The 3 Most Interesting Things From ‘Serial’ Episode 10


"Serial" is the podcast of the year, an absorbing, deep dive into a closed case, told in roughly 40-minute weekly installments. Hae Min Lee, a Korean-American teenager in Baltimore, Maryland, was strangled to death in January 1999. Based almost exclusively on the testimony of a fellow high-school student named Jay, her ex-boyfriend Adnan Syed was sentenced to life in prison for the crime. Relitigating the case before the people’s court of public radio is host Sarah Koenig. Today, we discuss Episode 10.

“The Best Defense Is a Good Defense” focuses on the criminal justice system, walking listeners through the two court cases — the first of which ended in a mistrial — that led to Adnan’s conviction. It largely concerns itself with Adnan’s attorney, Christina Gutierrez. On a meta level, though, considering our ongoing nationwide outrage over the criminal justice system, this episode feels eerily resonant. So many people lie in this episode, or claim others are lying, or are accused of lying themselves. What is the difference, ultimately, between a lie and a story? When everything depends on the outcome, does the person who can tell the best story win? Whom in our deeply flawed criminal justice system can we trust?

1. Did Prejudice Play a Role?

Was anti-Muslim sentiment behind Adnan’s conviction, “advertently or inadvertently”? Adnan’s family believes it was. His mother, interviewed at the top of the episode, insists that anti-immigrant and anti-Muslim feeling worked against her son. Koenig is skeptical, at least until she starts listening to the tapes and discovers plenty of casual prejudice against Muslims and “Arabic cultures,” which are assumed to be one and the same.

Adnan’s bail hearing was recorded, which means we can listen to a prosecutor promising the judge that “if you issue him bail, you are issuing him a passport, under these circumstances, to flee the country.” The upstanding immigrant community that has turned out in droves to support Adnan will have no compunction about secreting him to Pakistan, she claims, where Adnan has an uncle who can “make people disappear.” At that point, the U.S. government will be helpless to extradite him.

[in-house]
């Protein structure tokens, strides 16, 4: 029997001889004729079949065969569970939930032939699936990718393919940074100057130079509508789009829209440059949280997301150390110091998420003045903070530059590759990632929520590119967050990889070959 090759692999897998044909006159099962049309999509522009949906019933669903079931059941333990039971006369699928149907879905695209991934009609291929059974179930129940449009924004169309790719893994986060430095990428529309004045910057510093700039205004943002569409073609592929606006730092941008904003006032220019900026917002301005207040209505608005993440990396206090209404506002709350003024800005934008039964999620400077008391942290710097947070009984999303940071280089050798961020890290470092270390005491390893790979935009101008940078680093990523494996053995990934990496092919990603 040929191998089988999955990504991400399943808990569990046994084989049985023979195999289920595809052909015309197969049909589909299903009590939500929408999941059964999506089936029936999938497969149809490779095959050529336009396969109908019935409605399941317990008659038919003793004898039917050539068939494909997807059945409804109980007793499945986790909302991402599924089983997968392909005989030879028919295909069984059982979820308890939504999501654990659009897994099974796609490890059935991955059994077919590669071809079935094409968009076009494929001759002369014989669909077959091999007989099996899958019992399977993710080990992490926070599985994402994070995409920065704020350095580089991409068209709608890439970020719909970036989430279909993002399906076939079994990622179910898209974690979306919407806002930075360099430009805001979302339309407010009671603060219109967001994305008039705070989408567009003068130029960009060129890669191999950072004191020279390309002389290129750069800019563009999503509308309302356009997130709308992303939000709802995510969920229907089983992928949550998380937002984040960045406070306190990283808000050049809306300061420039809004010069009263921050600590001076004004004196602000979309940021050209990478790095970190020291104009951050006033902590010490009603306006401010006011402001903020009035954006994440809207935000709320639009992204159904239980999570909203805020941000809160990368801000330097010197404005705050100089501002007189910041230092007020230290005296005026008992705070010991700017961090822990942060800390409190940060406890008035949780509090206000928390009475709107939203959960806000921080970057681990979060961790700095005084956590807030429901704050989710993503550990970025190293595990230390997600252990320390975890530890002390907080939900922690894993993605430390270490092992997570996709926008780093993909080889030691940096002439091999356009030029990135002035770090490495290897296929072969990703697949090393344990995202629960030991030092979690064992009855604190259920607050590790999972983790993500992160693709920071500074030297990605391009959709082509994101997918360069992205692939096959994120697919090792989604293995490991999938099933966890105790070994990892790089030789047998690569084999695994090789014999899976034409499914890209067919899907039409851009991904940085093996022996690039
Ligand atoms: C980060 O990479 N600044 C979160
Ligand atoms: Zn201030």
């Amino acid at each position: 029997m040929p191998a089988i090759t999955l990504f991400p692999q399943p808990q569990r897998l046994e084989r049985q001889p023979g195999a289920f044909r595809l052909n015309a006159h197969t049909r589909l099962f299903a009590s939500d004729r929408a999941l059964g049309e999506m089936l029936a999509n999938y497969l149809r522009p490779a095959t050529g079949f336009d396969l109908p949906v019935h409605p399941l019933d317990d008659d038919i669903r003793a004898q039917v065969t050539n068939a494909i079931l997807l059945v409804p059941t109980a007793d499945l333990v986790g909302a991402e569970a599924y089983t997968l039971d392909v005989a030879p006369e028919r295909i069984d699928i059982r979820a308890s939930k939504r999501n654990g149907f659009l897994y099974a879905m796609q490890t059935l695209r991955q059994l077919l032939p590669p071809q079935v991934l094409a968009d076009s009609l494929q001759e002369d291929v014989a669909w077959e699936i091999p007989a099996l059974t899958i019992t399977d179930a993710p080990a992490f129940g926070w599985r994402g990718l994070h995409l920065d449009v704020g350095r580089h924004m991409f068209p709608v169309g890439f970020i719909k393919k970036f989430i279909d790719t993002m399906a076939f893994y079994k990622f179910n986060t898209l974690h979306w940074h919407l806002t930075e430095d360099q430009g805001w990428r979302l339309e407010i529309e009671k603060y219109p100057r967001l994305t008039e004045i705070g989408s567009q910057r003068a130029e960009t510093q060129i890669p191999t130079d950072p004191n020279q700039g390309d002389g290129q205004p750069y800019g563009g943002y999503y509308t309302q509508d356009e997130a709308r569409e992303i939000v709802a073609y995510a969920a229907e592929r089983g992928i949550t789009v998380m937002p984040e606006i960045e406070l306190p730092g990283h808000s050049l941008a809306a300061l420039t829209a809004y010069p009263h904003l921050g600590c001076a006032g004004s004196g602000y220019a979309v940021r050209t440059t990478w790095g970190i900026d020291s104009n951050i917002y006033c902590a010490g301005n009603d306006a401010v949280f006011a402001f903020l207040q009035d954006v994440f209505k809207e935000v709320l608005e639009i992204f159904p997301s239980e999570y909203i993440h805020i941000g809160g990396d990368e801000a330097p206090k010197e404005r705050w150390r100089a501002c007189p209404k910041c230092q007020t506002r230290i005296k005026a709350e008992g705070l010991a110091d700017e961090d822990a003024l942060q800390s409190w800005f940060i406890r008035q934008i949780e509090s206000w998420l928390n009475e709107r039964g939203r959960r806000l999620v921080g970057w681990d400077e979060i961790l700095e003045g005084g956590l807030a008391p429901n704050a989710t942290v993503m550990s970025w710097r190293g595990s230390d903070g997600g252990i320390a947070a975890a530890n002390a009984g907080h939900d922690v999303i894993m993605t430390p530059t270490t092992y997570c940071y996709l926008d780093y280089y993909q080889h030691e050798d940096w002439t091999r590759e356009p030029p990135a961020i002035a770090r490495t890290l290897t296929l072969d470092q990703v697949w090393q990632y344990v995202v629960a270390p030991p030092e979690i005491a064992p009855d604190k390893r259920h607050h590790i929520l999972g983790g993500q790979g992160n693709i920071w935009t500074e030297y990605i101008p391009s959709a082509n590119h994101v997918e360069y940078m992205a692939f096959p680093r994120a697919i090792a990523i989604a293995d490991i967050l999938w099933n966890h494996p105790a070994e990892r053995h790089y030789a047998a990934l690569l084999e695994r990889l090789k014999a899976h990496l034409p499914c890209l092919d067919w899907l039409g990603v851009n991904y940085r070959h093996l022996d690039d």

The prosecutor contends that young Muslim men jilted by their lovers abound in America, and that these murderers are notorious for escaping justice overseas. Later, she has to send a letter of correction to the judge admitting that she spoke based on incorrect information, though Koenig points out that there is a factual error even in her apology.

The prosecutor isn’t the only one carried away by visions of honor killings. Koenig hears the same from at least two jurors. “Some cultures treat women as second-class citizens. He wanted control, and she wouldn’t give it to him,” says one juror. Another says, “in their culture, Arabic culture, men rule, not women. I remember hearing that.” Key heartbreaking quote: “Who would let their daughter date someone named Adnan Musud Syed?”

Adnan, it seems clear, didn’t only need a capable lawyer; he needed a good PR person. Unfortunately, he didn’t get either.

2. Why There Was a Mistrial

The mistrial has been alluded to several times in previous episodes, but here we find out the details. Although Adnan retains affection for his lawyer, Christina Gutierrez, who was once a force to be reckoned with in the Baltimore area, he acknowledges that “she never really mentioned what her plan would be. I never really knew what it would be.” As Koenig plays more and more tape from both trials, this becomes painfully apparent. Inasmuch as she had a strategy at all, it boiled down to four words: “Someone else did it.”

In the first case, Gutierrez might have been able to use reasonable doubt to Adnan’s advantage. Gutierrez’s law clerks polled the jury afterwards and discovered that, even after hearing the bulk of the state’s case, the jurors had not been persuaded of Adnan’s guilt. Unfortunately, the jury never got to deliberate. Gutierrez requested and received a mistrial after she got in a heated fight with the judge and with opposing counsel in a bench conference. Koenig says, without exaggeration, that if Gutierrez had not lost her temper at that moment, Adnan’s entire life could have been different.